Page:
While in the warehouse area of the store, Bronner-Spletzer also walked Horn through their shipping area where the store’s online and catalog orders are processed, resulting in the shipment of about 220,000 packages each year.

“During the tour this area was calm and everything was going smoothly and orderly. However, as the season approaches and things get ramped up, the shipping staff increases exponentially to prepare for and handle the season rush,” Horn said. “They have right around 250 year-round employees, but by the time Christmas season arrives, which typically runs from October to late December, they have brought on nearly 500 more seasonal employees.

As the afternoon came to a close, and everyone was getting ready to part ways, the tour made one last stop on the office side of the store.

“After we left the showroom we stopped back for a brief look at the office side of the operation,” Horn said. “As I made my way through, I volunteered to field some calls and try and assist a few customers. The call volume increased quickly and it was a bit more hectic than I had predicted. The office staff at Bronner’s are true professionals who are able to handle the large variety of calls that come in on a daily basis.

“I want to give special thanks to Wayne Bronner and Carla Bronner-Spletzer for allowing me to tour their family business and get a look at the operation that is normally reserved for employees. It was surprising how much I never knew about the world-famous store right in my own community.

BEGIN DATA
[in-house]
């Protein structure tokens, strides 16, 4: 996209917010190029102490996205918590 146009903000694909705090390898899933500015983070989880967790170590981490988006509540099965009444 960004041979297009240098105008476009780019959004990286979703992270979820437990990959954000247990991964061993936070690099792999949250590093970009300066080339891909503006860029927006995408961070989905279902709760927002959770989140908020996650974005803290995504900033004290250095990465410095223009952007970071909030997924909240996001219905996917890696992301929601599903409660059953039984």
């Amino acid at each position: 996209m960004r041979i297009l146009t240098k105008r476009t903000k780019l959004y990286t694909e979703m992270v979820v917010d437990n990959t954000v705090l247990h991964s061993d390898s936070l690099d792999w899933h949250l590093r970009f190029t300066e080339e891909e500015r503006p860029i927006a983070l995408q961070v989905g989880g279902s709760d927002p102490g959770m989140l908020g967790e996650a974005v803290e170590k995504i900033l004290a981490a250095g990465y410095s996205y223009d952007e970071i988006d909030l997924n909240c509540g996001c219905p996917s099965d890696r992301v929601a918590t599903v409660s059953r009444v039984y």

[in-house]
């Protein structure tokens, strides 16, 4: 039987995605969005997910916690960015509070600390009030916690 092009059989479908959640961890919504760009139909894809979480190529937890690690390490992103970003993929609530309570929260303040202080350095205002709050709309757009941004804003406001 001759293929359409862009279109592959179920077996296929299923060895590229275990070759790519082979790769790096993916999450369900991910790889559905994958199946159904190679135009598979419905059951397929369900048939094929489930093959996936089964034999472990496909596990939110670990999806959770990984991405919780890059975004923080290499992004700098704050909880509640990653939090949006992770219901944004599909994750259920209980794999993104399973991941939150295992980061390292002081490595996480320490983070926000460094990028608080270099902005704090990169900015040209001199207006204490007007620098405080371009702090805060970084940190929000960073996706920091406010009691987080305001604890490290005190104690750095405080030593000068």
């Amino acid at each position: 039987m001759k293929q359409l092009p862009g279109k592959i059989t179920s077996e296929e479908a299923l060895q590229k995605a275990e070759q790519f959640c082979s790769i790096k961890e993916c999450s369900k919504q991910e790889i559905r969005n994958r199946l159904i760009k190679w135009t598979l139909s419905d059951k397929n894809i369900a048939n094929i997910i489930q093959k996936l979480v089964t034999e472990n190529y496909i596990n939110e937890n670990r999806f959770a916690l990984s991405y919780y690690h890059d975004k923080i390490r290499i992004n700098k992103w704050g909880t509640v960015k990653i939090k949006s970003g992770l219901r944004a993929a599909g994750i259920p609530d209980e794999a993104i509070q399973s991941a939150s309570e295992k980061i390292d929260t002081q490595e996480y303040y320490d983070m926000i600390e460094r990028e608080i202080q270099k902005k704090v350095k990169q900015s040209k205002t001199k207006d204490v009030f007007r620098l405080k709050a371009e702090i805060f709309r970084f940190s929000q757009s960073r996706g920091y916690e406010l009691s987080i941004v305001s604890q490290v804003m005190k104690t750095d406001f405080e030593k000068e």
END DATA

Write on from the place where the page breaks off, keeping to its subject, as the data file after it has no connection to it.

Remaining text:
“Bronner’s is truly a Frankenmuth treasure. The store and the Bronner family have done so much for our community and it was absolutely my pleasure to spend the afternoon learning about and seeing Wally’s legacy.”

In closing, Horn hinted to those from the area that the next tour will be where Bronner’s was originally located.

For video of this and previous tours, click here.

Horn’s Hometown Tours feature various communities in the 32nd District. If you are interested in having Horn visit, please contact his office at (517) 373-1760, toll-free at (855) 347-8032 or by email at SenKHorn@senate.michigan.gov.


Editor’s note: For a print-quality copy of each photograph, please visit www.SenatorKenHorn.com and click on “Photowire” under the Media Center tab.

PHOTO 1 CAPTION: Sen. Ken Horn, R-Frankenmuth, stops at the wreath inside the west entrance to Bronner’s, which is one of the store’s most popular photo attractions.

PHOTO 2 CAPTION: Sen. Ken Horn, R-Frankenmuth, poses for a photo with President Wayne Bronner and Vice President Carla Bronner-Spletzer. Both are children of founder Wally Bronner.

PHOTO 3 CAPTION: Sen. Ken Horn, R-Frankenmuth, compares his artwork with that of one of Bronner’s professional ornament painters.

PHOTO 4 CAPTION: Sen. Ken Horn, R-Frankenmuth, places a recently processed and packaged item on the conveyor belt where it will head out for shipment.